Why this test?
To assess the risk of developing cardiovascular diseases and their complications.
To calculate apolipoprotein b / apolipoprotein a1 - a coefficient that is sometimes used instead of the atherogenicity coefficient to assess the risk of developing cardiovascular diseases (along with the apolipoprotein b test).
In what cases is it prescribed?
If an elevated level of total cholesterol is detected.
If the patient's relatives had cases of cardiovascular diseases and their complications at a young age.
If there is a suspicion of genetically determined deficiency of apolipoprotein a.
If hyperlipidemia is suspected in the patient, which is caused by apolipoprotein a1 deficiency.
If previous test results have shown a high risk of developing cardiovascular diseases, if the patient follows a diet with restriction of animal fats and / or takes lipid-lowering drugs - statins (to determine whether the target level of lipid values is reached and the risk of cardiovascular diseases is reduced).
Risk factors for the development of cardiovascular diseases include: smoking, age (for men over 45 years old, for women over 55 years old), increased blood pressure (140/90 mm hg and above), high cholesterol or cardiovascular diseases in other family members (heart attack or stroke in the closest male relative younger than 55 years old, female - younger than 65 years old), ischemic heart disease, previous myocardial infarction or stroke, diabetes, excess body weight, alcohol abuse, eating a large amount of food containing animal fats, low physical activity.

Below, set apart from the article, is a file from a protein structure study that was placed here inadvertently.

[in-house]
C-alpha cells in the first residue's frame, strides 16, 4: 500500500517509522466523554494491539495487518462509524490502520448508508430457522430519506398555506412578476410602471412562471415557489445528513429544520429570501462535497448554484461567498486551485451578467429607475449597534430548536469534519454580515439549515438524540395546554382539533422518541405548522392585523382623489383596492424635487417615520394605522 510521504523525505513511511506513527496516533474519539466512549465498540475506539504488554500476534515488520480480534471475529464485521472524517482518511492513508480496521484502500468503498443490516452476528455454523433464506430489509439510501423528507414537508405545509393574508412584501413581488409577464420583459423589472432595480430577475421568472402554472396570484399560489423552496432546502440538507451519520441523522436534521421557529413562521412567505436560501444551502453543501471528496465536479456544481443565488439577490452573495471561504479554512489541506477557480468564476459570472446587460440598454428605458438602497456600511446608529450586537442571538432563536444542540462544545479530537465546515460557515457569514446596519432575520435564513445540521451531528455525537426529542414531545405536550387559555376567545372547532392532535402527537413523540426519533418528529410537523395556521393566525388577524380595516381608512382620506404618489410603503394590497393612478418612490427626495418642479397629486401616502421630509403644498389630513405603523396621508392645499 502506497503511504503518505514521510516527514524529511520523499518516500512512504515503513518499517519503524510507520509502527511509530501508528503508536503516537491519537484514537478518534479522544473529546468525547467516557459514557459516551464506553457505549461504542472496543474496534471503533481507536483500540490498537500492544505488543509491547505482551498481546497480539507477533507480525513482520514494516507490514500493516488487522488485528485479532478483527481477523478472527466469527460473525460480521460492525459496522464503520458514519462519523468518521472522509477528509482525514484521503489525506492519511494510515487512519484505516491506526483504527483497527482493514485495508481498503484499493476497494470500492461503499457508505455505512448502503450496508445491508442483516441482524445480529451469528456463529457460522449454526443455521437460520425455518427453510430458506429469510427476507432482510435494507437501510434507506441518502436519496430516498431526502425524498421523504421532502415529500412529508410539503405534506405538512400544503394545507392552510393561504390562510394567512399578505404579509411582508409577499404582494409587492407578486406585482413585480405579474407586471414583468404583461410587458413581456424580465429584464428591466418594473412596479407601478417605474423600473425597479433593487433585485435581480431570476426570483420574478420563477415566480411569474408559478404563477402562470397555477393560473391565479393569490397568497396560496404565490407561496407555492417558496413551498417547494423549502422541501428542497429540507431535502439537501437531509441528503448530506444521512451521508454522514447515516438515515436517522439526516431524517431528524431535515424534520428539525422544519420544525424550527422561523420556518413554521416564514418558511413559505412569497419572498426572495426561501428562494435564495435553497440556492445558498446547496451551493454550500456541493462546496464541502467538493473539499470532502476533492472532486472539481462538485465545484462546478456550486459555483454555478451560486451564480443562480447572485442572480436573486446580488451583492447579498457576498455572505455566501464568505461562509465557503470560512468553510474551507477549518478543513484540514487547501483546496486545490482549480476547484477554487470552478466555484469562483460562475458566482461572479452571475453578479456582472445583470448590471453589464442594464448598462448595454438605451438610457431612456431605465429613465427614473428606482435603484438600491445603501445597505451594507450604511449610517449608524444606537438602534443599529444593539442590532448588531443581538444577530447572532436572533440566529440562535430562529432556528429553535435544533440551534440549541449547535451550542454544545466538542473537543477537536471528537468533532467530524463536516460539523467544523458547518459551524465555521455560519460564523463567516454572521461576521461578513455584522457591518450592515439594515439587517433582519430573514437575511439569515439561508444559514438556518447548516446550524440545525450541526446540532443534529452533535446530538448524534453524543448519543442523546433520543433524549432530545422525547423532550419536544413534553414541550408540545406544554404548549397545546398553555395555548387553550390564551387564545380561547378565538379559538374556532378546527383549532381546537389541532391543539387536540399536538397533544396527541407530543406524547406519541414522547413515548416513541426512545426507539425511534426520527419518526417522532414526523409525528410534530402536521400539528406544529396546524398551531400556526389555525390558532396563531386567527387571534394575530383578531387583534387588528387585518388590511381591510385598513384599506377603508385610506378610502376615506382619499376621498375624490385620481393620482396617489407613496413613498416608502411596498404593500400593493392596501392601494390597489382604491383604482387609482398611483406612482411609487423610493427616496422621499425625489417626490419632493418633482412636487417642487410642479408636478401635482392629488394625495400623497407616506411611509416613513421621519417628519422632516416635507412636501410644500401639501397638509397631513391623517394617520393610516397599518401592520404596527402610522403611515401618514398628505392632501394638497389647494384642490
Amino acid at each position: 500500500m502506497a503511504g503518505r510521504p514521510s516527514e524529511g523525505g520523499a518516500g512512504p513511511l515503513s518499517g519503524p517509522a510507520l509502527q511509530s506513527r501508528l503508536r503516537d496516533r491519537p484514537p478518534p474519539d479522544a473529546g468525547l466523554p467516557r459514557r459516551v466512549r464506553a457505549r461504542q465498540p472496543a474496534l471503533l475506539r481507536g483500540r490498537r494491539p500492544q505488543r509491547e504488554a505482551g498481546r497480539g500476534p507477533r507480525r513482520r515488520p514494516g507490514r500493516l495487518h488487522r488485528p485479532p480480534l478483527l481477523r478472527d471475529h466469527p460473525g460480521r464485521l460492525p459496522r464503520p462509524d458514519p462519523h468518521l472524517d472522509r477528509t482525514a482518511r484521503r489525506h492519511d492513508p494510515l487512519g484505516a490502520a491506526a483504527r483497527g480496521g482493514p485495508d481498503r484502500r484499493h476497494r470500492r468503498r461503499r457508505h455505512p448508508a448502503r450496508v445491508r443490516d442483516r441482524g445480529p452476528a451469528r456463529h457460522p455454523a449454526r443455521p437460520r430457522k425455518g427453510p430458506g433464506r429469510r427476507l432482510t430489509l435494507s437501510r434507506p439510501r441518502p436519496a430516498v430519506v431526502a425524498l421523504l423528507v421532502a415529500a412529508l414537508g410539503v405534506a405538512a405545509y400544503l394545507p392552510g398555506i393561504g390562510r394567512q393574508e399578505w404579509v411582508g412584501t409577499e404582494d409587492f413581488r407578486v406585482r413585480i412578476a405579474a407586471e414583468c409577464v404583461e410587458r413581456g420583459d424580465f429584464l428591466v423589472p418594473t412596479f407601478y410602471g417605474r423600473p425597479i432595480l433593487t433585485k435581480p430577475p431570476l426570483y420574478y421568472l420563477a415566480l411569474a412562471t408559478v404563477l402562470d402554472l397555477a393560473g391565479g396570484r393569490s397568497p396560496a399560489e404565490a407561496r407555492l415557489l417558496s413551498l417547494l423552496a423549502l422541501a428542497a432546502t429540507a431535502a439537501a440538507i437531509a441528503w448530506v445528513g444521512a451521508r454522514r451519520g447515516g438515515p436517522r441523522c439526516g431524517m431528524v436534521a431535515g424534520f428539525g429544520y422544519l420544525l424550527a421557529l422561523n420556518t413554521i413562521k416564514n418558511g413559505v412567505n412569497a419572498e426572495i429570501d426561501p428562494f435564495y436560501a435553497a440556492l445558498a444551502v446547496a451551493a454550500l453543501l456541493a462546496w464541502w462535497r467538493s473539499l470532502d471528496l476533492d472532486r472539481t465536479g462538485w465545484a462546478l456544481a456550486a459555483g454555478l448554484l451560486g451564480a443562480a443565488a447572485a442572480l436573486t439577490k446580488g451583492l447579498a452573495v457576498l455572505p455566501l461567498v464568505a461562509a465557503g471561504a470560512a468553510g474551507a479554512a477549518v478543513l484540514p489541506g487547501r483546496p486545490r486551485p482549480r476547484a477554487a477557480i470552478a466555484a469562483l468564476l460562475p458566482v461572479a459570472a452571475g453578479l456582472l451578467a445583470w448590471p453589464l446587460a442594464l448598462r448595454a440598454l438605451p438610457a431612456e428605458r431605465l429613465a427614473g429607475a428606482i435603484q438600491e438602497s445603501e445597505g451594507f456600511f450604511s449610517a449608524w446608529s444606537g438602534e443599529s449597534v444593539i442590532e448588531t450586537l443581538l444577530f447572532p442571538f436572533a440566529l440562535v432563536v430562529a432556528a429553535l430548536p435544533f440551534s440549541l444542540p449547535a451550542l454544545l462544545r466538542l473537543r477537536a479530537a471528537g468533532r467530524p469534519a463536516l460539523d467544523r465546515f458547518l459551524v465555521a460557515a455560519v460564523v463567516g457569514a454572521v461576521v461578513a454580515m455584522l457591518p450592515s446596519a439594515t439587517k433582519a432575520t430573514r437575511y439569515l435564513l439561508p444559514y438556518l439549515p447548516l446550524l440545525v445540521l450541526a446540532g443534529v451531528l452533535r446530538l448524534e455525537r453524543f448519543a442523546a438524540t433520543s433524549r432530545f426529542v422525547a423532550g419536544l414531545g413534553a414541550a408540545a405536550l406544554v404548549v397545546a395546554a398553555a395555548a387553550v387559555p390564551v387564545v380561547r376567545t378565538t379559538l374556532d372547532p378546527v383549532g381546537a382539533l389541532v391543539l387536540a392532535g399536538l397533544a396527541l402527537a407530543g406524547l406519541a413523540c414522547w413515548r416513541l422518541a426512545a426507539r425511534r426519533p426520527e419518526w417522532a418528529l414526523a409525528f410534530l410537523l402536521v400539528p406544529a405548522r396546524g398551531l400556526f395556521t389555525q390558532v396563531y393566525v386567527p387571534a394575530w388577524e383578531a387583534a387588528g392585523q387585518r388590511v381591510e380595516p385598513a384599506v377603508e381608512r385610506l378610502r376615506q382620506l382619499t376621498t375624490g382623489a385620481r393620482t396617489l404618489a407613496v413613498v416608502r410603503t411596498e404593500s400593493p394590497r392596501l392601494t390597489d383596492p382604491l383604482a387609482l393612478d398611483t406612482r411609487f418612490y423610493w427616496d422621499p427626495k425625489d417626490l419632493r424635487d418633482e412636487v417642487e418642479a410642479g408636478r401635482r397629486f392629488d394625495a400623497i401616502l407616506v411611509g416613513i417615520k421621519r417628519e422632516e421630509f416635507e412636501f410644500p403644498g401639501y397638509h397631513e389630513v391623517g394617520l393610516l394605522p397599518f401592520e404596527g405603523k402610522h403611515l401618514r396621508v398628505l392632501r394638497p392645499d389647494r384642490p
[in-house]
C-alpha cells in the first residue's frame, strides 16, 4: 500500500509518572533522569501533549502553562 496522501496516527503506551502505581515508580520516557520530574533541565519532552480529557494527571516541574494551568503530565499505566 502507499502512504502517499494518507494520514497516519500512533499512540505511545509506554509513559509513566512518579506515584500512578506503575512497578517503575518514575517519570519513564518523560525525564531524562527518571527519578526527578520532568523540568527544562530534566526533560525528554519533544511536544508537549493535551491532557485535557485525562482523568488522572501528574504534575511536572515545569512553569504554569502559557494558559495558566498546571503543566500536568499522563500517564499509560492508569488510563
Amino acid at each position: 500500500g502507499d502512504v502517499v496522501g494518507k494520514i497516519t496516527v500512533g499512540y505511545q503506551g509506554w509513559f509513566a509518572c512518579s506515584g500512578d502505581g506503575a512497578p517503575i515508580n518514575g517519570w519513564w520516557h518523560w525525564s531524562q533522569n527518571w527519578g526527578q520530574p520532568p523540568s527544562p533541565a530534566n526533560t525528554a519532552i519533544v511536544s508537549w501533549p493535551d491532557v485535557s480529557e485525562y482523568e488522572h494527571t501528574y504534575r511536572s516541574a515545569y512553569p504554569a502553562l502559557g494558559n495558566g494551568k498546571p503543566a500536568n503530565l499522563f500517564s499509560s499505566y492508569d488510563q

Apolipoproteins are the protein part of lipid complexes, with the help of which lipids are transported with blood in the body.
They provide solubility by covering the water-insoluble cholesterol core. Lipoproteins bind to cholesterol and triglycerides and provide transport of these lipids to organs and tissues. High-density lipoprotein (hdl) contains the so-called good cholesterol. They are the only physiological factor that ensures the release of cells from excess cholesterol. Hdls transport cholesterol from tissues to the liver, where it is excreted from the body or undergoes biochemical transformations for disposal. This is of great importance, for example, for the vessel walls, which are thus protected from atherosclerotic changes.
Atherosclerotic plaques that appear with an excess of cholesterol limit the movement of blood through vessels, make their walls less elastic, which greatly increases the risk of heart diseases (ischemic disease, heart attack) and stroke.
Apolipoprotein a activates biochemical processes that "loaded" cholesterol from tissues into hdl. It has two forms: apolipoprotein a1, which predominates in the body, and apolipoprotein a2, which is approximately three times less than the first.
To assess the risk of cardiovascular diseases, the determination of the first form of apolipoprotein a is most often used, a decrease in the concentration of which indicates an increase in the probability of atherosclerotic changes.